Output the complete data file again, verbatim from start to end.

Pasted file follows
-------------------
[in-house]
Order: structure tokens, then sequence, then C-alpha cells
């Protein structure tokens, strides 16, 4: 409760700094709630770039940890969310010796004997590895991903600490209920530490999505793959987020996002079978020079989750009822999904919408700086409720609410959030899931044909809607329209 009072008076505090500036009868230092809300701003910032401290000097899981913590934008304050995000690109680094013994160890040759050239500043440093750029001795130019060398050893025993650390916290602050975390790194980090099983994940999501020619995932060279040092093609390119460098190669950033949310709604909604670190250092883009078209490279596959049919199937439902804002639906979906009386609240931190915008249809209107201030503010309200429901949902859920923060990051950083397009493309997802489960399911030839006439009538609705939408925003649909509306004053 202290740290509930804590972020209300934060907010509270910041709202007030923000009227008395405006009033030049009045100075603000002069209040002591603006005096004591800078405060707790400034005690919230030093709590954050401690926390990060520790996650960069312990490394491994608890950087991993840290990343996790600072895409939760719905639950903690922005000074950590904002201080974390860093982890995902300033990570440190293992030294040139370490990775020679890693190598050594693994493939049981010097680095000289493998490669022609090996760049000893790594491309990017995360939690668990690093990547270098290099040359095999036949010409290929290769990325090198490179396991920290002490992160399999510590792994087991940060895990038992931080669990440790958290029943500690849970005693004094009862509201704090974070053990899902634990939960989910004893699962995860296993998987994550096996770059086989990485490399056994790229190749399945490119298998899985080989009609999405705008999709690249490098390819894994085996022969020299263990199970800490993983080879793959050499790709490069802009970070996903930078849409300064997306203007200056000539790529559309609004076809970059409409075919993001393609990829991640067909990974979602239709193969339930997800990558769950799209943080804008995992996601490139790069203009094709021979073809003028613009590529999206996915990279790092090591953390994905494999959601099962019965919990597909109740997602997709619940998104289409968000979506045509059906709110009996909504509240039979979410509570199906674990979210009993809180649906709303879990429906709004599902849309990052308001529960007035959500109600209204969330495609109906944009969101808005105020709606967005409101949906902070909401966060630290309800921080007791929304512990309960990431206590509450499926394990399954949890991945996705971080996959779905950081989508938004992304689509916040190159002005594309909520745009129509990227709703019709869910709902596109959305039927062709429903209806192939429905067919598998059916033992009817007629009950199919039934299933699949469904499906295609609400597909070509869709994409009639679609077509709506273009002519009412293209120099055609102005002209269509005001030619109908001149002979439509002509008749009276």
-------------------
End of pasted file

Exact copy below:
[in-house]
Order: structure tokens, then sequence, then C-alpha cells
């Protein structure tokens, strides 16, 4: 409760700094709630770039940890969310010796004997590895991903600490209920530490999505793959987020996002079978020079989750009822999904919408700086409720609410959030899931044909809607329209 009072008076505090500036009868230092809300701003910032401290000097899981913590934008304050995000690109680094013994160890040759050239500043440093750029001795130019060398050893025993650390916290602050975390790194980090099983994940999501020619995932060279040092093609390119460098190669950033949310709604909604670190250092883009078209490279596959049919199937439902804002639906979906009386609240931190915008249809209107201030503010309200429901949902859920923060990051950083397009493309997802489960399911030839006439009538609705939408925003649909509306004053 202290740290509930804590972020209300934060907010509270910041709202007030923000009227008395405006009033030049009045100075603000002069209040002591603006005096004591800078405060707790400034005690919230030093709590954050401690926390990060520790996650960069312990490394491994608890950087991993840290990343996790600072895409939760719905639950903690922005000074950590904002201080974390860093982890995902300033990570440190293992030294040139370490990775020679890693190598050594693994493939049981010097680095000289493998490669022609090996760049000893790594491309990017995360939690668990690093990547270098290099040359095999036949010409290929290769990325090198490179396991920290002490992160399999510590792994087991940060895990038992931080669990440790958290029943500690849970005693004094009862509201704090974070053990899902634990939960989910004893699962995860296993998987994550096996770059086989990485490399056994790229190749399945490119298998899985080989009609999405705008999709690249490098390819894994085996022969020299263990199970800490993983080879793959050499790709490069802009970070996903930078849409300064997306203007200056000539790529559309609004076809970059409409075919993001393609990829991640067909990974979602239709193969339930997800990558769950799209943080804008995992996601490139790069203009094709021979073809003028613009590529999206996915990279790092090591953390994905494999959601099962019965919990597909109740997602997709619940998104289409968000979506045509059906709110009996909504509240039979979410509570199906674990979210009993809180649906709303879990429906709004599902849309990052308001529960007035959500109600209204969330495609109906944009969101808005105020709606967005409101949906902070909401966060630290309800921080007791929304512990309960990431206590509450499926394990399954949890991945996705971080996959779905950081989508938004992304689509916040190159002005594309909520745009129509990227709703019709869910709902596109959305039927062709429903209806192939429905067919598998059916033992009817007629009950199919039934299933699949469904499906295609609400597909070509869709994409009639679609077509709506273009002519009412293209120099055609102005002209269509005001030619109908001149002979439509002509008749009276």